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During the late sixteenth and seventeenth centuries, countless slaves from culturally diverse communities in the Indian subcontinent and Southeast Asia journeyed to Mexico on the ships of the Manila Galleon. Upon arrival in Mexico, they were grouped together and categorized as chinos. Their experience illustrates the interconnectedness of Spain's colonies and the reach of During the late sixteenth and seventeenth centuries, countless slaves from culturally diverse communities in the Indian subcontinent and Southeast Asia journeyed to Mexico on the ships of the Manila Galleon. Upon arrival in Mexico, they were grouped together and categorized as chinos. Their experience illustrates the interconnectedness of Spain's colonies and the reach of the crown, which brought people together from Africa, the Americas, Asia and Europe in a historically unprecedented way. In time, chinos in Mexico came to be treated under the law as Indians, becoming indigenous vassals of the Spanish crown after 1672. The implications of this legal change were enormous: as Indians, rather than chinos, they could no longer be held as slaves. Tatiana Seijas tracks chinos' complex journey from the slave market in Manila to the streets of Mexico City, and from bondage to liberty. In doing so, she challenges commonly held assumptions about the uniformity of the slave experience in the Americas.


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During the late sixteenth and seventeenth centuries, countless slaves from culturally diverse communities in the Indian subcontinent and Southeast Asia journeyed to Mexico on the ships of the Manila Galleon. Upon arrival in Mexico, they were grouped together and categorized as chinos. Their experience illustrates the interconnectedness of Spain's colonies and the reach of During the late sixteenth and seventeenth centuries, countless slaves from culturally diverse communities in the Indian subcontinent and Southeast Asia journeyed to Mexico on the ships of the Manila Galleon. Upon arrival in Mexico, they were grouped together and categorized as chinos. Their experience illustrates the interconnectedness of Spain's colonies and the reach of the crown, which brought people together from Africa, the Americas, Asia and Europe in a historically unprecedented way. In time, chinos in Mexico came to be treated under the law as Indians, becoming indigenous vassals of the Spanish crown after 1672. The implications of this legal change were enormous: as Indians, rather than chinos, they could no longer be held as slaves. Tatiana Seijas tracks chinos' complex journey from the slave market in Manila to the streets of Mexico City, and from bondage to liberty. In doing so, she challenges commonly held assumptions about the uniformity of the slave experience in the Americas.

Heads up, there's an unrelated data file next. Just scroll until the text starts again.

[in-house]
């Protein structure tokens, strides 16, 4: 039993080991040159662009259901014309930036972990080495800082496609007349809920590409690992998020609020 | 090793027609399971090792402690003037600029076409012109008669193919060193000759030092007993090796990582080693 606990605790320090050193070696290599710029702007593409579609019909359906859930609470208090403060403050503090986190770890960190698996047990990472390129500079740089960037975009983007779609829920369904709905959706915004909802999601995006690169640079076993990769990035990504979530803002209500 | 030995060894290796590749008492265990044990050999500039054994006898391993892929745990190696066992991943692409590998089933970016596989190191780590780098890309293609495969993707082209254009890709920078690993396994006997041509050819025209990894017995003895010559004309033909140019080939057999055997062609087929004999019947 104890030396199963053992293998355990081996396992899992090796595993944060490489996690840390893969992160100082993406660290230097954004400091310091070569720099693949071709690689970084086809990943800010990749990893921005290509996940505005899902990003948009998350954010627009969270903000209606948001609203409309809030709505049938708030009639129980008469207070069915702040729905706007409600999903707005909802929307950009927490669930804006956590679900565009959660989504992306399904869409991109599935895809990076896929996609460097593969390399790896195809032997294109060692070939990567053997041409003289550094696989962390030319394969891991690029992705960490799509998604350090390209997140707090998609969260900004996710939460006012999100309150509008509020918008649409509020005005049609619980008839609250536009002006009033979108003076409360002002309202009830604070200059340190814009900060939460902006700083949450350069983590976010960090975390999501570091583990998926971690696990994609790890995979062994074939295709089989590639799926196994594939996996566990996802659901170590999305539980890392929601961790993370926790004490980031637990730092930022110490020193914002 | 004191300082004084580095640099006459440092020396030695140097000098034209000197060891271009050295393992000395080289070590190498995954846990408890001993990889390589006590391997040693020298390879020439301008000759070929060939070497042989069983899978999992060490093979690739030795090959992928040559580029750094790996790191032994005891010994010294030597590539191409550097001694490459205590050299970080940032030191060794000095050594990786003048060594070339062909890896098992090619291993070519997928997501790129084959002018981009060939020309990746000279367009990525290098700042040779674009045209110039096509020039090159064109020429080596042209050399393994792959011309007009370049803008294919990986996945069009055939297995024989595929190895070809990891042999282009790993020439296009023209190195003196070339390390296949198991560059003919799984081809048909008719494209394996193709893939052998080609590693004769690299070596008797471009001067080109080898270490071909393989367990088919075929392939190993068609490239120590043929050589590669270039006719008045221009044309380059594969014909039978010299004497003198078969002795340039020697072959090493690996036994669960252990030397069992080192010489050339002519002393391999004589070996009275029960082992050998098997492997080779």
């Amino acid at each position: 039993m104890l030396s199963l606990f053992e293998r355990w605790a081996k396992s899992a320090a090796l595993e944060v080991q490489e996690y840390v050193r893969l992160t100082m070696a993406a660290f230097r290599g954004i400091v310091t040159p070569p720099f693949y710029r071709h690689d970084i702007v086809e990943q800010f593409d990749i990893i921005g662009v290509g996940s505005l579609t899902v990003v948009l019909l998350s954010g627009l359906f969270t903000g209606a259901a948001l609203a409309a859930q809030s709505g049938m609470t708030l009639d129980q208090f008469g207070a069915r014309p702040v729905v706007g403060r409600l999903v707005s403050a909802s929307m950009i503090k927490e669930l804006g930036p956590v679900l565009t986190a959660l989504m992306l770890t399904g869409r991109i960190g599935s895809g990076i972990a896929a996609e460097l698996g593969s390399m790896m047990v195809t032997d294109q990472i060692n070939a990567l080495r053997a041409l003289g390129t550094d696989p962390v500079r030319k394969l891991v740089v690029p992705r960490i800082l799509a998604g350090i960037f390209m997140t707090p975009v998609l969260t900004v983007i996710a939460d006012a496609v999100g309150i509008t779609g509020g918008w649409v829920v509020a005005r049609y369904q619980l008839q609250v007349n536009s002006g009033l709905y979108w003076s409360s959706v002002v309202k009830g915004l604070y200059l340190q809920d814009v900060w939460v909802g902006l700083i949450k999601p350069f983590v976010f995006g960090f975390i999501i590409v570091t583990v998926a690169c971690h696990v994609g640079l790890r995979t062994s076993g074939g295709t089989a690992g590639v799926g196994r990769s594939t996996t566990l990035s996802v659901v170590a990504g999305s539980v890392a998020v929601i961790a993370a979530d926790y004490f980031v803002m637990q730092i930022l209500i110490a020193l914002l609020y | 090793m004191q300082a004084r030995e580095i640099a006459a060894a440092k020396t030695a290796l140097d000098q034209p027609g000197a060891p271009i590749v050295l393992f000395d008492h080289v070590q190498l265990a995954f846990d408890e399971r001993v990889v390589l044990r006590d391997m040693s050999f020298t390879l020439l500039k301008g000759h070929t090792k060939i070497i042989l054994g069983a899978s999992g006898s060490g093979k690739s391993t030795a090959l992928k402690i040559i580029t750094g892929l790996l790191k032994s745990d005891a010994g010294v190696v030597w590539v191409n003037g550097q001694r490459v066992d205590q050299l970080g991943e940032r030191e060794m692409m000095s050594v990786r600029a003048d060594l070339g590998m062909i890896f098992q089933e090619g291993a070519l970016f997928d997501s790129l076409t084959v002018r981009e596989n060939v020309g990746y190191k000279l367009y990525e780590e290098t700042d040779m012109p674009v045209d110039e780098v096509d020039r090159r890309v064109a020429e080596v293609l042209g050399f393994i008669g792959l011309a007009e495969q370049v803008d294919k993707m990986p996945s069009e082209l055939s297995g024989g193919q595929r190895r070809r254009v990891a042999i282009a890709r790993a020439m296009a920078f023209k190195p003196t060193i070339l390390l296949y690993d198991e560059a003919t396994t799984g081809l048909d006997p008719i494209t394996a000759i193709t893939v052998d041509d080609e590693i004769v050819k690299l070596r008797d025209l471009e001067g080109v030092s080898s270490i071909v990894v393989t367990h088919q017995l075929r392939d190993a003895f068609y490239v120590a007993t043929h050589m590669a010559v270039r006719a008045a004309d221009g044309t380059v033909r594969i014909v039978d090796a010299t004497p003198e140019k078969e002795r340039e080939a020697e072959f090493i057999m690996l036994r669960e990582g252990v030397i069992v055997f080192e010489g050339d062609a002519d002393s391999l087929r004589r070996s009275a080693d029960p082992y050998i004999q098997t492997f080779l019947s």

28 review for Asian Slaves in Colonial Mexico: From Chinos to Indians

  1. 5 out of 5

    Charles Heath

    Once a year on average, for two centuries, the Manila Galleon plied its trade across the Pacific, connecting Spanish America and Asia. The influx of chinos, free or enslaved, contributed to New Spain's economy, diversity, and political history. Seijas' story is interesting, easy to read, and thorough. She traces two transformations: first, that of the juridical status of Asian "indians" (they were after all, indigenous to the Philippines); and second, the gradual abolition of slavery of Indians. Once a year on average, for two centuries, the Manila Galleon plied its trade across the Pacific, connecting Spanish America and Asia. The influx of chinos, free or enslaved, contributed to New Spain's economy, diversity, and political history. Seijas' story is interesting, easy to read, and thorough. She traces two transformations: first, that of the juridical status of Asian "indians" (they were after all, indigenous to the Philippines); and second, the gradual abolition of slavery of Indians. The work provides insight into colonial Mexico, especially the central role of the Church, as well as uncovering the voices of the chinos.

  2. 4 out of 5

    Andreína

  3. 4 out of 5

    Pacheco

  4. 5 out of 5

    Ji-Yeon Yuh

  5. 4 out of 5

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  6. 5 out of 5

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  14. 4 out of 5

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  16. 4 out of 5

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  17. 4 out of 5

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  21. 4 out of 5

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  22. 4 out of 5

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  26. 5 out of 5

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  27. 5 out of 5

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